We can stop the cancer epidemic
Key Excerpts from Article on Website of New York Times
Posted: August 2nd, 2011
There is an epidemic of cancer today. One in three Americans will be diagnosed with cancer, often before the age of 65. Since 1940, we have seen in Western societies a marked and rapid increase in common types of cancer. In fact, cancer in children and adolescents has been rising by 1 to 1.5 percent a year since the 1960's. And these are cancers for which there is no screening. For most common cancers - prostate, breast, colon, lung - rates are much higher in the West than in Asian countries. Yet Asians who emigrate to the United States catch up with the rates of Americans within one or two generations. While in Asia, Asians are protected not by their genes, but by their lifestyle. We continue to invest 97 percent of our cancer research funds in better treatments and early detection. Only 3 percent is invested in tackling causes. The World Cancer Research Fund published a report in 2007 concluding that a majority of cancer cases in Western societies could be avoided with life-style measures: 40 percent from changes in diet and physical activity (more vegetables and fruits, less sugar, less red meat, regular walking or the equivalent activity 30 minutes six times per week), 30 percent from smoking cessation, and about 10 percent from reduced alcohol consumption. We now even have data about how specific foods such as broccoli and cabbages, garlic and onions, green tea or the spice turmeric directly help kill cancer cells and reduce the growth of new blood vessels they need to develop into tumors.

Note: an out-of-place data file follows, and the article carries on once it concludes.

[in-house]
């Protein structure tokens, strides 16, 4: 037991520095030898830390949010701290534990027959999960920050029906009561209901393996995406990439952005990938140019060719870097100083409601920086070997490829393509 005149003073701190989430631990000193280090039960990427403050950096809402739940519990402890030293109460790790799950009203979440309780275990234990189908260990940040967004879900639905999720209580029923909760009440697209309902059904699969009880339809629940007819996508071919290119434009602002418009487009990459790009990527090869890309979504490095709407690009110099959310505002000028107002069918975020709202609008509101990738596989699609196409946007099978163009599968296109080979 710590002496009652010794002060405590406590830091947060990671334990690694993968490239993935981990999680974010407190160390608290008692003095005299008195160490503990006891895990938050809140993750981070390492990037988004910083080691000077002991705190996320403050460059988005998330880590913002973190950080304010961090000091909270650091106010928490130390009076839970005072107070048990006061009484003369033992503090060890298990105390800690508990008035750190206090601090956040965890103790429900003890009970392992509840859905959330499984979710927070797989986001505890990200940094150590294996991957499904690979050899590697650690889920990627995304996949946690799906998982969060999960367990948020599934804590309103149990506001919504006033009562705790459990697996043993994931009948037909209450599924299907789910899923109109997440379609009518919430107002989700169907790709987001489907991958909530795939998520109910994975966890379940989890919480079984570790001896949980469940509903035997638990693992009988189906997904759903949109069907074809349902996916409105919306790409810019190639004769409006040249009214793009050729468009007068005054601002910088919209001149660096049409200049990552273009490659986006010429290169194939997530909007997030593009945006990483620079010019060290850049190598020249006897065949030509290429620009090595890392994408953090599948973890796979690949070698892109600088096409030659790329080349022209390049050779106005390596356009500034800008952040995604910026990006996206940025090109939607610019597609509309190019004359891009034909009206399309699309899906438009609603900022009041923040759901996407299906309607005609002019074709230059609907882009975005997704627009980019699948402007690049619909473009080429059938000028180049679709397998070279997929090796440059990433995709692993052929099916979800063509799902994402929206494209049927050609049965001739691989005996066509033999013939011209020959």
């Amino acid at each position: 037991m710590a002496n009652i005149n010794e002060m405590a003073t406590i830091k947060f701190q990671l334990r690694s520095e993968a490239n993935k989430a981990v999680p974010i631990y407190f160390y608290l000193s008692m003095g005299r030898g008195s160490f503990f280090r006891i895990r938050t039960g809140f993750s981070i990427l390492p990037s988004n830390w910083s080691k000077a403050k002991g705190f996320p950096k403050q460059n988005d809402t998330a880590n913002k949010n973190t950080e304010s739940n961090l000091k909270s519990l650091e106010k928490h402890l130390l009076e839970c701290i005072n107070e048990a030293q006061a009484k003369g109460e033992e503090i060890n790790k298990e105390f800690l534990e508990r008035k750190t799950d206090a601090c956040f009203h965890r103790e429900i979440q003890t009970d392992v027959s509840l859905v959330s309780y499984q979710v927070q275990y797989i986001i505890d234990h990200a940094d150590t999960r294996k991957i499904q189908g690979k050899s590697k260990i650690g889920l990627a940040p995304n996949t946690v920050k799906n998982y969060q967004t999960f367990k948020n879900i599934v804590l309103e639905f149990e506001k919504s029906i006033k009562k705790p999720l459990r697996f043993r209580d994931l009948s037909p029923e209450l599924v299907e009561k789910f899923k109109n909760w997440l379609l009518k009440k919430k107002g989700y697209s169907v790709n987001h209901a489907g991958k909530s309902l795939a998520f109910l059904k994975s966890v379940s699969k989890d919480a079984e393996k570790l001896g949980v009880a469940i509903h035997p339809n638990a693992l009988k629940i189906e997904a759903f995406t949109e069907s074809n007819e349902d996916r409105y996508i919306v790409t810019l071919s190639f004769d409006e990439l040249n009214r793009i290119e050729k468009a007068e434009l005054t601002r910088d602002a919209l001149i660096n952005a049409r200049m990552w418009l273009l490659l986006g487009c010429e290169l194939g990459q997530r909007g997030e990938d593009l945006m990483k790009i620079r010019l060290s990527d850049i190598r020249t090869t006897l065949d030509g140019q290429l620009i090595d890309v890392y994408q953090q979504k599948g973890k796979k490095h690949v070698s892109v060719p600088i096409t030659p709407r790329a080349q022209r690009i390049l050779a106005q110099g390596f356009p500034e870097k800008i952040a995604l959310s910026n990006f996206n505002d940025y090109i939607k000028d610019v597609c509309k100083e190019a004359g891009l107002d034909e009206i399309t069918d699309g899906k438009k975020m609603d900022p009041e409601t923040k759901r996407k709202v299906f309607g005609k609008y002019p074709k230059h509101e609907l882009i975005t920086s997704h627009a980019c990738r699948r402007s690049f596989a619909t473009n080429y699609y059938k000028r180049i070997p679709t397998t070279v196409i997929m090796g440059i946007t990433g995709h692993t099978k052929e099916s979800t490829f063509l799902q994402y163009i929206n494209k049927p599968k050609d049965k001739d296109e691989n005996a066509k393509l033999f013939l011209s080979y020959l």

Note: The author of this article, Dr. David Servan-Schreiber, is a clinical professor of psychiatry at the University of Pittsburgh and a founding board member of Doctors Without Borders, USA, and author of Anticancer - A new way of life. For an excellent, inspiring 10-minute video interview with this doctor, click here.